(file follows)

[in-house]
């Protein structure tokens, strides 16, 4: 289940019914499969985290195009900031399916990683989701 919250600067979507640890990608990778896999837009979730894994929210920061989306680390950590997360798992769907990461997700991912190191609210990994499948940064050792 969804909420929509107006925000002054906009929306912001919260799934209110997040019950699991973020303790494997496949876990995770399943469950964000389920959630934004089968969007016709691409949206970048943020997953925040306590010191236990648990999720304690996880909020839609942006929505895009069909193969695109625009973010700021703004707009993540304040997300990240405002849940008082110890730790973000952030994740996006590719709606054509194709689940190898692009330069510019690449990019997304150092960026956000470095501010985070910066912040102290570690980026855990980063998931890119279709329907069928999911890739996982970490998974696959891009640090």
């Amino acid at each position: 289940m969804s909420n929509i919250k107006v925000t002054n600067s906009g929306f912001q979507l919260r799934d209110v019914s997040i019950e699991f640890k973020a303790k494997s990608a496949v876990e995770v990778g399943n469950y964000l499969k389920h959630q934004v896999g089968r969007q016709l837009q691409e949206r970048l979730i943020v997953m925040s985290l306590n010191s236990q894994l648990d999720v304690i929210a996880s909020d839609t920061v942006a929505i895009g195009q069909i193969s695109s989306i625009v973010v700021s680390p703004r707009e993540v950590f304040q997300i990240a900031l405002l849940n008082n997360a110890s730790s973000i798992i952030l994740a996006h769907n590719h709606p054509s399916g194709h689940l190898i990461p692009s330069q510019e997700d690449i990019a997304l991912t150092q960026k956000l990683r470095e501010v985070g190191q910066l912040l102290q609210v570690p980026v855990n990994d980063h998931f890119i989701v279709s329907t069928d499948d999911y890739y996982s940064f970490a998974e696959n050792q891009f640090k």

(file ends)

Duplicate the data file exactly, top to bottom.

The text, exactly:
[in-house]
């Protein structure tokens, strides 16, 4: 289940019914499969985290195009900031399916990683989701 919250600067979507640890990608990778896999837009979730894994929210920061989306680390950590997360798992769907990461997700991912190191609210990994499948940064050792 969804909420929509107006925000002054906009929306912001919260799934209110997040019950699991973020303790494997496949876990995770399943469950964000389920959630934004089968969007016709691409949206970048943020997953925040306590010191236990648990999720304690996880909020839609942006929505895009069909193969695109625009973010700021703004707009993540304040997300990240405002849940008082110890730790973000952030994740996006590719709606054509194709689940190898692009330069510019690449990019997304150092960026956000470095501010985070910066912040102290570690980026855990980063998931890119279709329907069928999911890739996982970490998974696959891009640090």
């Amino acid at each position: 289940m969804s909420n929509i919250k107006v925000t002054n600067s906009g929306f912001q979507l919260r799934d209110v019914s997040i019950e699991f640890k973020a303790k494997s990608a496949v876990e995770v990778g399943n469950y964000l499969k389920h959630q934004v896999g089968r969007q016709l837009q691409e949206r970048l979730i943020v997953m925040s985290l306590n010191s236990q894994l648990d999720v304690i929210a996880s909020d839609t920061v942006a929505i895009g195009q069909i193969s695109s989306i625009v973010v700021s680390p703004r707009e993540v950590f304040q997300i990240a900031l405002l849940n008082n997360a110890s730790s973000i798992i952030l994740a996006h769907n590719h709606p054509s399916g194709h689940l190898i990461p692009s330069q510019e997700d690449i990019a997304l991912t150092q960026k956000l990683r470095e501010v985070g190191q910066l912040l102290q609210v570690p980026v855990n990994d980063h998931f890119i989701v279709s329907t069928d499948d999911y890739y996982s940064f970490a998974e696959n050792q891009f640090k």